Tel Aviv – Israeli police began questioning Prime Minister Benjamin Netanyahu in corruption cases over suspicions he accepted valuable gifts from businessmen in breach of his role as a public servant.
Likud Member of Knesset David Amsalem announced plans to propose Knesset legislation that would give immunity from certain types of police investigations and criminal prosecution to Israel’s sitting prime minister.
Amsalem said that the situation was getting out of hand. “In recent years there were several instances of prime ministers who were completely consumed by the investigations against them, even regarding things that happened long before they took office.”
In such situations, Amsalem said the leadership capabilities of the prime minister are affected, since it is natural that his first priority will be to keep themselves out of prison and thereby not serving the country.
“To avoid this, we suggest not opening up criminal investigations against sitting prime ministers. There is plenty of time afterwards to prosecute,” added the MK, stressing that the PM can’t work in this way.
Amsalem went on to say: “To get rid of a prime minister you must use the ballot box, not police investigations. Netanyahu is subject to investigation of every little thing, including ‘issues’ based on gossip. This has been going on for 20 years now.”
Coalition Chairman MK David Bitan noted that the interrogation appears to be “a clear attempt to unseat” PM Netanyahu, saying the whole party believes in Netanyahu and hopes he will remain prime minister for many more years.
Netanyahu faces two charges, the first is expected, while the second is said to be more serious.
Reports speculated that the questioning will focus on suspicions that he and his family received gifts and “favors” from businessmen in Israel and abroad worth hundreds of thousands of shekels, dollar is worth four shekels. Netanyahu is also the central suspect in a second criminal investigation expected next week.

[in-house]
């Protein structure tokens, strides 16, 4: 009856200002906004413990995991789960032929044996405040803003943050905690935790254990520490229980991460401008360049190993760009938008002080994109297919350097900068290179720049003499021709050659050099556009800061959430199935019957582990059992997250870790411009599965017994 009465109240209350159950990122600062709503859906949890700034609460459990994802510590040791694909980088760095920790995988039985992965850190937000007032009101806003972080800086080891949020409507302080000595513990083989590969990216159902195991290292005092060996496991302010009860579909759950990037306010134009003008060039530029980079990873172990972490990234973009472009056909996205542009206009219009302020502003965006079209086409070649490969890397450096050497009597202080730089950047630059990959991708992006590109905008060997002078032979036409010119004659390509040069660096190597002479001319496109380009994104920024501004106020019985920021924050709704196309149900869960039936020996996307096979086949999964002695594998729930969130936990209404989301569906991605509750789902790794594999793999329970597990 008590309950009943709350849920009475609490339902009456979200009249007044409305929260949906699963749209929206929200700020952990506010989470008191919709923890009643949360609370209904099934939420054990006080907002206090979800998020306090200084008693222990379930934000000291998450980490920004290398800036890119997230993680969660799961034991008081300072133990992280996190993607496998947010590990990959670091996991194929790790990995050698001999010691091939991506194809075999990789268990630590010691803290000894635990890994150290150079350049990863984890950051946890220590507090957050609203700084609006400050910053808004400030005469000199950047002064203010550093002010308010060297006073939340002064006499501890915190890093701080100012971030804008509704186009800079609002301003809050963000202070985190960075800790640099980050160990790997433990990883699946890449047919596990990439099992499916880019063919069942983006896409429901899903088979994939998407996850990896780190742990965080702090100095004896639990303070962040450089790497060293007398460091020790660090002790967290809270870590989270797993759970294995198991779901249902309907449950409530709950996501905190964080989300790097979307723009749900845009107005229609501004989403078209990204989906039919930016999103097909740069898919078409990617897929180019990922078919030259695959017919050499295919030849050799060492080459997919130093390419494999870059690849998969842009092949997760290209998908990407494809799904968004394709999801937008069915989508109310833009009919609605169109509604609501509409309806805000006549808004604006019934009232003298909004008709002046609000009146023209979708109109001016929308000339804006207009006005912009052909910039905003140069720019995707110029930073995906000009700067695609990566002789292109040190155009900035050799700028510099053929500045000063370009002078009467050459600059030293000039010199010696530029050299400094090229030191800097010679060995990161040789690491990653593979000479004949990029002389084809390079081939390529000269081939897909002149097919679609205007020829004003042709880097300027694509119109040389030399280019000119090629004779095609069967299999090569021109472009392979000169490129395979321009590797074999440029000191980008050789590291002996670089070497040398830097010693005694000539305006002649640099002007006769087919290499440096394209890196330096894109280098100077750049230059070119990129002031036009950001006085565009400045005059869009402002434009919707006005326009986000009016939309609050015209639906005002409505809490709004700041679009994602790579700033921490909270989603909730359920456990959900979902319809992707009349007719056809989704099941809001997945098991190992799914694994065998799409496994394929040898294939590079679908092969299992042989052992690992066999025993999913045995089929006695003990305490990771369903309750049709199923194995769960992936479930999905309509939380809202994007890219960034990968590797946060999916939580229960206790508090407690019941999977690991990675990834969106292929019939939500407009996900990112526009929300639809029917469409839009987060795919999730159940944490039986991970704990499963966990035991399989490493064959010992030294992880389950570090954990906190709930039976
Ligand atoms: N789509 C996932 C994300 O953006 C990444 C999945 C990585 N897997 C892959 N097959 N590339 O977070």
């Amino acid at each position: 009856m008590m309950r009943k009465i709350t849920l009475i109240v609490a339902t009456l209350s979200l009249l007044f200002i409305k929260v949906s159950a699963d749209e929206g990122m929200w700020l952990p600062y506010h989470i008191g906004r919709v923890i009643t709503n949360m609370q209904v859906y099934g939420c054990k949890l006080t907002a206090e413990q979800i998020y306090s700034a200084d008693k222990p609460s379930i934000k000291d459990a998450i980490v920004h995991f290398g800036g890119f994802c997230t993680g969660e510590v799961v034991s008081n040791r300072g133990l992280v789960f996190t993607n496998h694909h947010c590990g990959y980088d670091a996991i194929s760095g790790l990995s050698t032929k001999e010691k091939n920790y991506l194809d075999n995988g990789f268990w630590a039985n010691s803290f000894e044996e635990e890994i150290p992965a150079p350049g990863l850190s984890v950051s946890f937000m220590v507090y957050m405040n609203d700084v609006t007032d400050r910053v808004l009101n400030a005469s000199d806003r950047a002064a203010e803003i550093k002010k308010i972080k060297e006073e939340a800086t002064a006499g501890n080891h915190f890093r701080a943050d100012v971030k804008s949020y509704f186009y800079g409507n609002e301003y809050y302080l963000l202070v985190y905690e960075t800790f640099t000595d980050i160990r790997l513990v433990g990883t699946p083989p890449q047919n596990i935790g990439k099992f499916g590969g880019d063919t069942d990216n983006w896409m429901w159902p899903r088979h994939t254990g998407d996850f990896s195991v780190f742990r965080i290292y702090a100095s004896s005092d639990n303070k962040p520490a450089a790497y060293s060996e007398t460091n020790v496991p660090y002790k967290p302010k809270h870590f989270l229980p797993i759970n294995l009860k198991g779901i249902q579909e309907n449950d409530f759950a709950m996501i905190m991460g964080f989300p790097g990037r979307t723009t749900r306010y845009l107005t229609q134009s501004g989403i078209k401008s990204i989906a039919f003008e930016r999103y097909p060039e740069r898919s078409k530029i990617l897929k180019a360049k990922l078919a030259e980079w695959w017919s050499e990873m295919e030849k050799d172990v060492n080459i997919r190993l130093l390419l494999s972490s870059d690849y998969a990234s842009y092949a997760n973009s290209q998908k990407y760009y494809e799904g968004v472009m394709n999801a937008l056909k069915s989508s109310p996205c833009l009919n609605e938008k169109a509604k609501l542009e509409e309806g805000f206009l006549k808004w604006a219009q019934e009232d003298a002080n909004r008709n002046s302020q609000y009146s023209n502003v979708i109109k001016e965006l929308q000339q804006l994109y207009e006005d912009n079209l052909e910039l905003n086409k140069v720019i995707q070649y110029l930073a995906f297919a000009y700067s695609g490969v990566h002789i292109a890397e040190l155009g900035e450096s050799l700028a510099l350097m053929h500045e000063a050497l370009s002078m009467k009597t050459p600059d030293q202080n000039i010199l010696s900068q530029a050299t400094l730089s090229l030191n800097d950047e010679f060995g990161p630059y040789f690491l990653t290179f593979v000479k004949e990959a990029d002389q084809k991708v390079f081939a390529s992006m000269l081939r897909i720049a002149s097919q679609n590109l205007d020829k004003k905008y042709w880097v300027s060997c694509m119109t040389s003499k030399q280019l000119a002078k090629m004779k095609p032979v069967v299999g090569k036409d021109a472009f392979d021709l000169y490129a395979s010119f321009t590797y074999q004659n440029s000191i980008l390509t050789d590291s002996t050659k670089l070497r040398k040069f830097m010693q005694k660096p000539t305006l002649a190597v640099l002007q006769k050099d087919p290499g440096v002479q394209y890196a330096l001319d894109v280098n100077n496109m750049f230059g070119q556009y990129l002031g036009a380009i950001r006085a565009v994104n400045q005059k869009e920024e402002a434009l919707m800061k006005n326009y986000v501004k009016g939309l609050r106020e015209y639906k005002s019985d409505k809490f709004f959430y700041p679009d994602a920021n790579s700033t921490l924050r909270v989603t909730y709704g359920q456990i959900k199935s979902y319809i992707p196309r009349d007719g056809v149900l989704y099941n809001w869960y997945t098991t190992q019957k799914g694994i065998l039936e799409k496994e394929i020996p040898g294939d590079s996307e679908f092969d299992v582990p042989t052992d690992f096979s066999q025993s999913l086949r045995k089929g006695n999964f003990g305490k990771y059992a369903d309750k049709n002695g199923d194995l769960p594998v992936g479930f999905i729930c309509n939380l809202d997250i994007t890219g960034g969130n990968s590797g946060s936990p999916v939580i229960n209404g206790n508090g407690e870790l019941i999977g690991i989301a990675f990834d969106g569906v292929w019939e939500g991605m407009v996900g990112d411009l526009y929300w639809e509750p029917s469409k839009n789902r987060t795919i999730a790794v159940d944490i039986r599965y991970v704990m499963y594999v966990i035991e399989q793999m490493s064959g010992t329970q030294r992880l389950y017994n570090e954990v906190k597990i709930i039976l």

Observers expect the PM to deny all allegations and claim they were sent to him from friends, given that he personally knows many of those businessmen and it is not a sin to take gifts from friends.
But the circumstances of the story, which has been going on for years and long into his terms as prime minister, could make it difficult for Netanyahu and his lawyers to explain the situations.
It is true that giving of gifts between friends is normal and accepted, one might say, but it’s unlikely that Netanyahu was able to demonstrate in front of his interrogators that he reciprocated the gifts. He did not buy any gifts worth thousands of Shekels for his acquaintances.
Additionally, at least a number of the instances in which he received gifts appear to suggest the abuse of his high national office.
According to the evidence being collected, Netanyahu was not passive when receiving the valuable gifts. At times, he would demand certain requests and was picky in what he wanted.
However, the second case against Netanyahu is more mysterious and is said to be far larger and will expose a new side of the prime minister’s complex character.
Sources linked to the case described it as “earth-shattering.”